by Howie Stalwick & r & Eric Kimble will never forget the first time he played football, no matter how hard he tries. "I put my pads on the wrong way," he recalls sheepishly. "I was putting my knee pads on my thigh pads. I put my butt pad on my hip pad. I put everything on the wrong way. The coach is like, 'Uh, that's the wrong way.'"
Kimble's coach in Tacoma figured things couldn't get any worse once Kimble actually hit the field. His coach was dead wrong.
"For some odd reason, the coach put me at quarterback!" Kimble says in amazement. "I didn't know what I was doing."
Kimble soon moved to running back, and a star was born. Kimble kept right on running until he made it to Eastern Washington University, where he was converted into a wide receiver -- the greatest wide receiver, as it turns out, in school history.
"I'm very grateful the coaches put me at wide receiver," Kimble says. "They knew what they were doing."
Actually, Eric, they didn't have a clue. & ordm;
"We thought he'd be a good player, but obviously, we didn't know he'd be as good as he has been," Eastern head coach Paul Wulff admits. "We didn't think he was a receiver. We thought he'd be a tailback-athlete that might end up on defense."
Kimble redshirted as a running back, played there in the 2002 season opener, then made the move to receiver. Except for the occasional fill-in stint at running back, he's been a receiver ever since, splattering his name all over the EWU and Big Sky Conference record books.
Kimble has his eyes on the NCAA record book as a senior. Jerry Rice, widely regarded as the greatest receiver of all time, holds the Division I-AA record of 50 career touchdown catches. Kimble needs 17, two fewer than he caught last year, to break the record.
"That's my main goal," Kimble says.
Individually, that is. Like all the Eagles, Kimble's ultimate goal is the I-AA national championship. Sports Illustrated ranks Eastern second in the nation behind Furman (S.C.).
"I think we can win the national championship," Kimble says, "because I honestly believe we have the best receiving corps in the nation ... and we have a lot of guys coming back who have experience playing in the national playoffs."
That experience includes last year's upset of top-ranked Southern Illinois, when Kimble capped an 11-catch, 195-yard day by hauling in a 45-yard pass for the winning score with 1:49 left. Only a last-play-of-the-game loss to Sam Houston State prevented Eastern from reaching the national semifinals.
Kimble, a 5-foot-11, 205-pound speedster, earned All-America honors last season by setting school records with 19 touchdown catches (third-best in I-AA history), 1,453 receiving yards (eighth in I-AA history), 89 receptions and 450 punt return yards. He already holds EWU career records of 34 touchdown catches, three punt return touchdowns and 804 punt return yards. Once a nagging hamstring injury clears up, he should soon add the school records for career points, touchdowns, receptions and receiving yards.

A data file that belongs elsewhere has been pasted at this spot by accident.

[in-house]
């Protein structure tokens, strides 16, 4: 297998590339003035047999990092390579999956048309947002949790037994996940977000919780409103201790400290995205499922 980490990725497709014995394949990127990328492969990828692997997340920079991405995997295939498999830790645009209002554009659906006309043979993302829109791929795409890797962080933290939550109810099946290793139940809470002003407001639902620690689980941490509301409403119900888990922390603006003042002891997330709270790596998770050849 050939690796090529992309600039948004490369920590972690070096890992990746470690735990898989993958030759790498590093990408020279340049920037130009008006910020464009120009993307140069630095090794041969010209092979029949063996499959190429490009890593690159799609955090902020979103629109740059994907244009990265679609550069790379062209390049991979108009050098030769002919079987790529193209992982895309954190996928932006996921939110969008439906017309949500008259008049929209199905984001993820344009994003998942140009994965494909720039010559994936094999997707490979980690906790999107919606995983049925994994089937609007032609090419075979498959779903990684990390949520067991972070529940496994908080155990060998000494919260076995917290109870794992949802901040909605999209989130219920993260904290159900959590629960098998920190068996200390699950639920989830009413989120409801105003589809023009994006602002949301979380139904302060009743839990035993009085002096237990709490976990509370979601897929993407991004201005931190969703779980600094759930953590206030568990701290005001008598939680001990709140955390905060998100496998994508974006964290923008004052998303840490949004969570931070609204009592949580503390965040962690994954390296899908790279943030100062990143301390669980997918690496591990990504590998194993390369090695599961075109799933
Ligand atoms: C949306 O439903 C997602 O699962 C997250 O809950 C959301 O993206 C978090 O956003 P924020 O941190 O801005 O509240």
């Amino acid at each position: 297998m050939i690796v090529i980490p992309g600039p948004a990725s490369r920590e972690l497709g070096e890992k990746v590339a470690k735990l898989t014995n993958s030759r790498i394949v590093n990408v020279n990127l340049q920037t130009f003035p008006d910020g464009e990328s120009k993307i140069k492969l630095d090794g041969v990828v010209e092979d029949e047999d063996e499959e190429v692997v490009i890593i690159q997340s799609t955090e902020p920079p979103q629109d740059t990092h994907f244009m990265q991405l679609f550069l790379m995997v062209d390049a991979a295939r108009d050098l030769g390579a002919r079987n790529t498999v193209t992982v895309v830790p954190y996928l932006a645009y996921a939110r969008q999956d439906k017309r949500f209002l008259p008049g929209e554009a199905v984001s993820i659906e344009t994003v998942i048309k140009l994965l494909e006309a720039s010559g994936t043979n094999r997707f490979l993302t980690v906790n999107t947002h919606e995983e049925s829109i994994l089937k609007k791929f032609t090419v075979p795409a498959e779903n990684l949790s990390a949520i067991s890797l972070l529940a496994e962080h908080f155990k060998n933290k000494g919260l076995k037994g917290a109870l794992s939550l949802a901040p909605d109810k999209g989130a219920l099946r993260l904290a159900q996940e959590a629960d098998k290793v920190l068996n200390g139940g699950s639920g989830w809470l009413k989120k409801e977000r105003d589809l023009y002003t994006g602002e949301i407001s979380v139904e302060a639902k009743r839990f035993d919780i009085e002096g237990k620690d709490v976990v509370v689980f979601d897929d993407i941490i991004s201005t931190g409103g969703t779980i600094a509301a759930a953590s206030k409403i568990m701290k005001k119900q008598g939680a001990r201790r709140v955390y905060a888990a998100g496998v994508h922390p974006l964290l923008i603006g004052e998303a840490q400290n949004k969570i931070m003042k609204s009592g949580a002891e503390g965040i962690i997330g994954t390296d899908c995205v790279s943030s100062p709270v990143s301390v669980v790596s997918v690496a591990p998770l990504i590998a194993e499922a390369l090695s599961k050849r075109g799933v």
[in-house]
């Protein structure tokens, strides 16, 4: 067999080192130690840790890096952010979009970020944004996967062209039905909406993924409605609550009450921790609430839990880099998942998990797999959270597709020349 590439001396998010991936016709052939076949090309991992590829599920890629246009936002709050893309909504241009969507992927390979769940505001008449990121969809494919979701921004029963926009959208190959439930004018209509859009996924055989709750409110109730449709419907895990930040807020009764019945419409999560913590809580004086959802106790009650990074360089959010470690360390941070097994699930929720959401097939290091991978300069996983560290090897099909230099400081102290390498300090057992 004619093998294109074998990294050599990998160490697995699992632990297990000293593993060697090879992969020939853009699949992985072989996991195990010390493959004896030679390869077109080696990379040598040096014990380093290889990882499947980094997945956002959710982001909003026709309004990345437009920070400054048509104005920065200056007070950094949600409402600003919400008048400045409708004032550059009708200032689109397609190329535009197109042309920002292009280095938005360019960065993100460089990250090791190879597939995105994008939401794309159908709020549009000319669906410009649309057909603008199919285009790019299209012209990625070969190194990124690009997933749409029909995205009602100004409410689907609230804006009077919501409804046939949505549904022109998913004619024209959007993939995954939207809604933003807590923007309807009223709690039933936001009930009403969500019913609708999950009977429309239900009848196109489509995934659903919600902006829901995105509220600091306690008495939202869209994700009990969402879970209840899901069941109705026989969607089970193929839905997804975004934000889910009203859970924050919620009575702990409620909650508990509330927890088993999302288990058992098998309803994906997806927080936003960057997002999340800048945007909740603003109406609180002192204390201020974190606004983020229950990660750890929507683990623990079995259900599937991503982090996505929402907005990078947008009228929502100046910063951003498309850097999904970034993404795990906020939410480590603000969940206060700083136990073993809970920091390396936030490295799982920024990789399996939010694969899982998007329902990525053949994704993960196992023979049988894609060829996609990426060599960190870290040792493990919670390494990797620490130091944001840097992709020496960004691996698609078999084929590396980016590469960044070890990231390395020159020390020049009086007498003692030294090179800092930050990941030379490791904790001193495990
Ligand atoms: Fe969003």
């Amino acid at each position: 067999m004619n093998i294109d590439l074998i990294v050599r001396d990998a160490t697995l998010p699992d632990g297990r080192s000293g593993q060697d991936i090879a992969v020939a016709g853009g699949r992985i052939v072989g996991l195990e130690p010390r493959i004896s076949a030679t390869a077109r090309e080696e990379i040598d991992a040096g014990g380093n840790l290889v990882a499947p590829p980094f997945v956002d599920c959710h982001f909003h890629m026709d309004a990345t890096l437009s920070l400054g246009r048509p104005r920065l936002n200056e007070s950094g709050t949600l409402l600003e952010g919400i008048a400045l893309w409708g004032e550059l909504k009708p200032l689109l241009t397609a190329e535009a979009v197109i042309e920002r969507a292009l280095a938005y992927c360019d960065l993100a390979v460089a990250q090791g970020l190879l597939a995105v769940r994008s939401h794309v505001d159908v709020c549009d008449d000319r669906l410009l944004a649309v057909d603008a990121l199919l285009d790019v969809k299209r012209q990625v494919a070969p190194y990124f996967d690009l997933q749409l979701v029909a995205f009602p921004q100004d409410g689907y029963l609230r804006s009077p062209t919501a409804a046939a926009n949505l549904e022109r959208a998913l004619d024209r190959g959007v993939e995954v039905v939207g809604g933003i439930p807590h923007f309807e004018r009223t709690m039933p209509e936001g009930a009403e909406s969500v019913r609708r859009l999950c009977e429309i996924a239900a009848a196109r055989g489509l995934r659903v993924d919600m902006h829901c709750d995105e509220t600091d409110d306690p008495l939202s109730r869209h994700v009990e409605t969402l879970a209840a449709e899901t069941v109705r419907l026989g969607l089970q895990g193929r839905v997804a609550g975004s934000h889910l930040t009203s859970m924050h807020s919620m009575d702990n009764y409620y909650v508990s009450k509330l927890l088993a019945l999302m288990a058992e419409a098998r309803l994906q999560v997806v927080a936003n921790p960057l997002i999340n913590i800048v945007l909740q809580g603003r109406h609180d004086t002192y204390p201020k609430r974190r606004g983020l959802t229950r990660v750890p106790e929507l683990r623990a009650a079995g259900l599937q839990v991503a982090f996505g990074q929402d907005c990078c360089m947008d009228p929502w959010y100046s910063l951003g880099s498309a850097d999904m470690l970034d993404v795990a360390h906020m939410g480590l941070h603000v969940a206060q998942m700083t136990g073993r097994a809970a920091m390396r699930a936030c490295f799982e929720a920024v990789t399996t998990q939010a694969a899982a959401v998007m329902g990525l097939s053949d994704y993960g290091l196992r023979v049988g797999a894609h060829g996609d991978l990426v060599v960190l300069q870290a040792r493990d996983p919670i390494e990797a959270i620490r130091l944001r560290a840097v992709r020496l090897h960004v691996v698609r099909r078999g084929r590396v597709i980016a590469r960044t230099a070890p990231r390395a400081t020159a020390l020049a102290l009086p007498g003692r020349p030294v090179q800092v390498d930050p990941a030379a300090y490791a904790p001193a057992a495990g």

"He's dropping jaws in the stands every Saturday with his diving catches and his moves," Eastern quarterback Erik Meyer says.
Kimble was born in Seoul, South Korea, the son of a U.S. Army soldier and his South Korean bride. Kimble spent most of his youth in South Korea, sandwiched around stops in Hindsville, Ga., and Germany, before the family moved to Tacoma and Eric began playing football at age 9.
"He's a wonderful kid," Wulff says. "He's very intelligent. He does very well in school, and he's a very respectful kid. You've got to give the parents credit on this one. They did a good job -- a great job."
Like so many past and present Eastern standouts, Kimble was not highly recruited out of high school. Big Sky rival Idaho State was the only school besides Eastern to offer a scholarship after an ankle injury cost Kimble a good chunk of his senior year at Franklin Pierce High in Tacoma.
Kimble says Division I-A schools like Nebraska, Washington State and Oregon stopped recruiting him after he was injured. He made campus visits to Washington and Oregon State as a senior, but no scholarship offers resulted. Kimble says he turned down an offer to visit USC for basketball after averaging 18 points per game as a shooting guard his senior year.
"I don't care about D I-A anymore," Kimble says. "It's a joke to me ... that's just the way life goes. That's the way God put it. There's a reason for everything. I believe this is where I am supposed to be."
Next year, scouts say, Kimble might be in the NFL. Meyer has mixed feelings about seeing his buddy leave.
"We hang out, and he eats all my food," Meyer says with a smile. "He stays overnight. We're always playing cards, and he always loses!"
Kimble starts to protest, then catches himself. Kimble can catch just about anything, of course, and it's always a good idea for receivers to stay on the quarterback's good side.
The new one is smart and funny and action-packed, and it’s bigger and better and sleeker. And Downey does it again, this time ramping up Stark’s arrogant wisecracking, telling anyone who’ll listen (mostly women) that, via the creation of his powerful Iron Man suit, he’s brought years of uninterrupted peace to the world.